Monday, 29 July 2013

Solidity of Specification

I'm digging into the How To books again, so beware. These titles are from the reading list for a Creative Writing course, and the first, David Lodge's  The Art of Fiction, was a pleasant read but didn't teach me anything startlingly new. But then, it has been around for quite a while now. The book I'm looking at now is called The Road to Somewhere*...and I flicked to a chapter on Characters.

Here are a few nuggets: Characters are not just defined by what they do or say. The setting in which we find them may say a great deal about them. Hovel or palace? Yacht or rubber dinghy? Be careful about how you dress your character, as such things speak volumes, as do the cars they drive, the records they collect, where they shop. There's a phrase for this kind of thing - Solidity of specification. Ever heard of it? I hadn't either, but I already believe in what it's telling me. John drove his car to the shop tells us little about the character John. Tristram drove his Porsche 911Carrera 4 to Thomas Pink's in Jermyn Street tells us quite a lot about Tristram.(Well, it helps if you know Pink's is a designer-shirtmaker who's been around since seventeenth century and they make hand stitched expensive shirts. Something like that, anyway. I'm sure you get the drift...)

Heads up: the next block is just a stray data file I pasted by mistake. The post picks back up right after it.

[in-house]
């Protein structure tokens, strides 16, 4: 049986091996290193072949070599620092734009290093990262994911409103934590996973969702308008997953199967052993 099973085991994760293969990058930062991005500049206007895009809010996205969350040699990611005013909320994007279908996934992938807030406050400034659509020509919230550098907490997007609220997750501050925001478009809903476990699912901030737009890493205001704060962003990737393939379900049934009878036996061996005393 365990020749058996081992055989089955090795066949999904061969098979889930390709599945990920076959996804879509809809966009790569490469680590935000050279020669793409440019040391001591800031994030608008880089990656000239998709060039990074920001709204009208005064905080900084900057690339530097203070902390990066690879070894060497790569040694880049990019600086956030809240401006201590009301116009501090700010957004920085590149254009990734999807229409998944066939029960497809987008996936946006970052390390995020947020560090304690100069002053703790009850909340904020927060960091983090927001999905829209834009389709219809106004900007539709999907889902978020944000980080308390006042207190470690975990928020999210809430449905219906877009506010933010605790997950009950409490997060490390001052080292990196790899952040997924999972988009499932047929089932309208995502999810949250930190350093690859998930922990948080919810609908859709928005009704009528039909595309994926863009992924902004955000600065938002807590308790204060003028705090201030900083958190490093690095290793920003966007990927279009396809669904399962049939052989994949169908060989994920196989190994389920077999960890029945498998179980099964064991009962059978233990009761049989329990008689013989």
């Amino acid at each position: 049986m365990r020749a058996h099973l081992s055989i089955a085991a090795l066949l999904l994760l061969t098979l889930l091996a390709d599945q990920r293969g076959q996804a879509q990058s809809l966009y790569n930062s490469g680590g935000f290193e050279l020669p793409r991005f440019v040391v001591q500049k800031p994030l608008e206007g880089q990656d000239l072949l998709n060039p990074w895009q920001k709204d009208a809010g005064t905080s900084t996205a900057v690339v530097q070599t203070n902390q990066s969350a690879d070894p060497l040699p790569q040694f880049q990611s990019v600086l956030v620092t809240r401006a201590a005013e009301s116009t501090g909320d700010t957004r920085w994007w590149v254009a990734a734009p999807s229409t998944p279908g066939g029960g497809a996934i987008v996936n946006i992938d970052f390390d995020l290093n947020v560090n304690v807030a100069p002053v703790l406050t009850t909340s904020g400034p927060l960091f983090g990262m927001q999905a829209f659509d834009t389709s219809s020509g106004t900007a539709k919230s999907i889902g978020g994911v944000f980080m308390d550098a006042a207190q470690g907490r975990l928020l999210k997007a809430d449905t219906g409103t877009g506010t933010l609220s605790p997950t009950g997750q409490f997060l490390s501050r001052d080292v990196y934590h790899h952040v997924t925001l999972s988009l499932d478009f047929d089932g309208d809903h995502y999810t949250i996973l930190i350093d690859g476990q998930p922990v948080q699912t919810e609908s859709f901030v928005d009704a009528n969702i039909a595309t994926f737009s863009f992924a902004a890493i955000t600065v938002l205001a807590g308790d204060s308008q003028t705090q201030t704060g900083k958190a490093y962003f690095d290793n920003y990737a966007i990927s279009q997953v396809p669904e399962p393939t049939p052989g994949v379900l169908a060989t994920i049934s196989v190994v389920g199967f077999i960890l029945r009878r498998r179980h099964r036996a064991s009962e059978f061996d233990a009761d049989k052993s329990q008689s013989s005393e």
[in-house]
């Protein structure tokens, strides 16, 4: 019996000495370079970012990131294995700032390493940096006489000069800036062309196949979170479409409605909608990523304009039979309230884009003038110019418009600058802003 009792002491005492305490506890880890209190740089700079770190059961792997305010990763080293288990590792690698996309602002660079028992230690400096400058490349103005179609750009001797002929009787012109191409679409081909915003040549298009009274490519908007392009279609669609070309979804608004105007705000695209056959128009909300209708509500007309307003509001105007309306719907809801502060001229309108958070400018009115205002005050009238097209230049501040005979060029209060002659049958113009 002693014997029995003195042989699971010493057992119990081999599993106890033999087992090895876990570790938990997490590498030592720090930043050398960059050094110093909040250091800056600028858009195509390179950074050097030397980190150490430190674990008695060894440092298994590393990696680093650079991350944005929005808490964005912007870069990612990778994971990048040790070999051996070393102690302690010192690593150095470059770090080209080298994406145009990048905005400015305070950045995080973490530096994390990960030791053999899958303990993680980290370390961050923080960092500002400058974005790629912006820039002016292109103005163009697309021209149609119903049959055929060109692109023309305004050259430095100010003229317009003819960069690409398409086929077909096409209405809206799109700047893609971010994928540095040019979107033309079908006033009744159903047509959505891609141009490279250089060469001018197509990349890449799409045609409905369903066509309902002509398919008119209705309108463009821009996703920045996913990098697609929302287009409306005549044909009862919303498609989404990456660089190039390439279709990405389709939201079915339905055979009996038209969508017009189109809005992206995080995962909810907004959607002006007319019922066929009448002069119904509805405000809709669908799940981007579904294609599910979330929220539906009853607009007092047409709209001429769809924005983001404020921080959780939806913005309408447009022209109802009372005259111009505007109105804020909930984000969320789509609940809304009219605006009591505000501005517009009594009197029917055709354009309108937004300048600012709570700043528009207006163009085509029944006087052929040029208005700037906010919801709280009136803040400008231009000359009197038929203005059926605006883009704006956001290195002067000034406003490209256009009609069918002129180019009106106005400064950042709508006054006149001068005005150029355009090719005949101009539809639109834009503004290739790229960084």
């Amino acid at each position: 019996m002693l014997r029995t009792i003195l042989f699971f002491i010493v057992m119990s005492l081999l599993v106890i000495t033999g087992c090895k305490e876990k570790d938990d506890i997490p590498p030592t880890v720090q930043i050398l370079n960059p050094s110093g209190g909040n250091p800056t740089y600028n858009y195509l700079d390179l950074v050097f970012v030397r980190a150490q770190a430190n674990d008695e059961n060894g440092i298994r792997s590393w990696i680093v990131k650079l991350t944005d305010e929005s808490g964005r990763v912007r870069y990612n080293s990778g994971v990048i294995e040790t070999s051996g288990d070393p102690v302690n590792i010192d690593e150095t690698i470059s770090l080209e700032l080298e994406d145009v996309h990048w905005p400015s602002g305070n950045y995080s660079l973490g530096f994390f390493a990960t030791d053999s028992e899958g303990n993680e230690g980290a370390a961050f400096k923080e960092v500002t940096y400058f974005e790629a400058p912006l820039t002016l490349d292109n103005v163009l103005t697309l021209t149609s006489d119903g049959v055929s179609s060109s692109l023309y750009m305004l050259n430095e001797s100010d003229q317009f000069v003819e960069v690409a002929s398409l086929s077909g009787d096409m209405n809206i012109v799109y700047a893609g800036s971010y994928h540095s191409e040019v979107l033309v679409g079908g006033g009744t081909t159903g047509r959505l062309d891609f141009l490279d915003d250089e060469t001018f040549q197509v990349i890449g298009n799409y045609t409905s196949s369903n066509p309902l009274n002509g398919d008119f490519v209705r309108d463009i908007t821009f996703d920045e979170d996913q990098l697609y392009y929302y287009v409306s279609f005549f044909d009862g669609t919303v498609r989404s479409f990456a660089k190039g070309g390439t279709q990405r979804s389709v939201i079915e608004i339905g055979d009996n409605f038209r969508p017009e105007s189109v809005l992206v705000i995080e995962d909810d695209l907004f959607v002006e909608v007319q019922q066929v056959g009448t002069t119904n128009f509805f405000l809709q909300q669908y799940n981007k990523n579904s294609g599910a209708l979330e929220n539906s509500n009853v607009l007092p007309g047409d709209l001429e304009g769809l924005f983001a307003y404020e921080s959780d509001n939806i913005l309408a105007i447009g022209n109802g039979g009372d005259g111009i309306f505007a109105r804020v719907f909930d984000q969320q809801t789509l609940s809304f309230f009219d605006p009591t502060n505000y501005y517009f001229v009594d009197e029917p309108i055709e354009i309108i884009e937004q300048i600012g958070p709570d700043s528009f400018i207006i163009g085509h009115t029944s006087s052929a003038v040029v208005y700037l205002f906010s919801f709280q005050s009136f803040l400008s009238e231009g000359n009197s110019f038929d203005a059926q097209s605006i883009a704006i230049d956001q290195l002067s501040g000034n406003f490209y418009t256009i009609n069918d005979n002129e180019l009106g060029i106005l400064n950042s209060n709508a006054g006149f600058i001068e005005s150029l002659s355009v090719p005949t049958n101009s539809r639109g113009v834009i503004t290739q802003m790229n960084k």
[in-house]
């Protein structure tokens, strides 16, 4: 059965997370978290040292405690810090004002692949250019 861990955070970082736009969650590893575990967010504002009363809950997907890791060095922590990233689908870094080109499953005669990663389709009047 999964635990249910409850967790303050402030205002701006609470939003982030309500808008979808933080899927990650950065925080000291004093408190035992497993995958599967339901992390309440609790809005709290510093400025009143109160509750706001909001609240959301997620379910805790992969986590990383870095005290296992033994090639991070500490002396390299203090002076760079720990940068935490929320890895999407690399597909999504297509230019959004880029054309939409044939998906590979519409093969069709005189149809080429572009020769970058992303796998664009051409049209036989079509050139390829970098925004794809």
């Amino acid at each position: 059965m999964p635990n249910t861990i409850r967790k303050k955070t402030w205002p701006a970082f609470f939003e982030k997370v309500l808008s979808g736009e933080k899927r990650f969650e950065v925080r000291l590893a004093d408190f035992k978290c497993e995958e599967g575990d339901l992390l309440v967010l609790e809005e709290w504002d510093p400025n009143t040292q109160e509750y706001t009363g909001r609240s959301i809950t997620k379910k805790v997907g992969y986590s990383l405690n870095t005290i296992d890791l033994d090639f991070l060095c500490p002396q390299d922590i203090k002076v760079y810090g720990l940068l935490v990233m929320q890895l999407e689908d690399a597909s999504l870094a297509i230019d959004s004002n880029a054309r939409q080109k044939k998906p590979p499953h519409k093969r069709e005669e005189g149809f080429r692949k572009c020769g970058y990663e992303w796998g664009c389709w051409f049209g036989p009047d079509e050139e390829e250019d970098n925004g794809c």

What a viewpoint character notices about another character can tell volumes, too. What they notice gives a reflection of their feelings as well the character. Sam may never notice Hilary's innate snobbishness, because she's snobbish herself. Harry will notice and hate it because he doesn't believe in boasting or putting down people who've made a genuine effort. Characters can undergo change, and their perceptions of  other characters may change.

There is a hint in this book that internal monologue is a turn off for the reader. When it is badly done it is boring, claustrophobic and unattractive. Nobody acts and nobody speaks. No reader wants to experience every little nuanced emotion and thought of the hero or heroine. They'd much prefer they got on with whatever is happening on the page. The other great turn off is simply describing a character unless it is done dramatically, in a way that will stop the reader in his/her tracks.

*Eds: Graham, Leach and Newall, 2005


Jen Black said...

Margaret wrote: "Beware of any author of a How-To Book on writing who says, anywhere, about anything, than "No reader likes..." because s/he will be dead wrong in more than one instance. I am, for example, a big fan of some internal dialogue, and despise short, choppy books with all action and no reflection. But you knew I was gonna say that, right?"

Jen Black said...

I expected something in that vein, Maggie. Internal monologue *done to death* is the turn off, not internal monologue per se.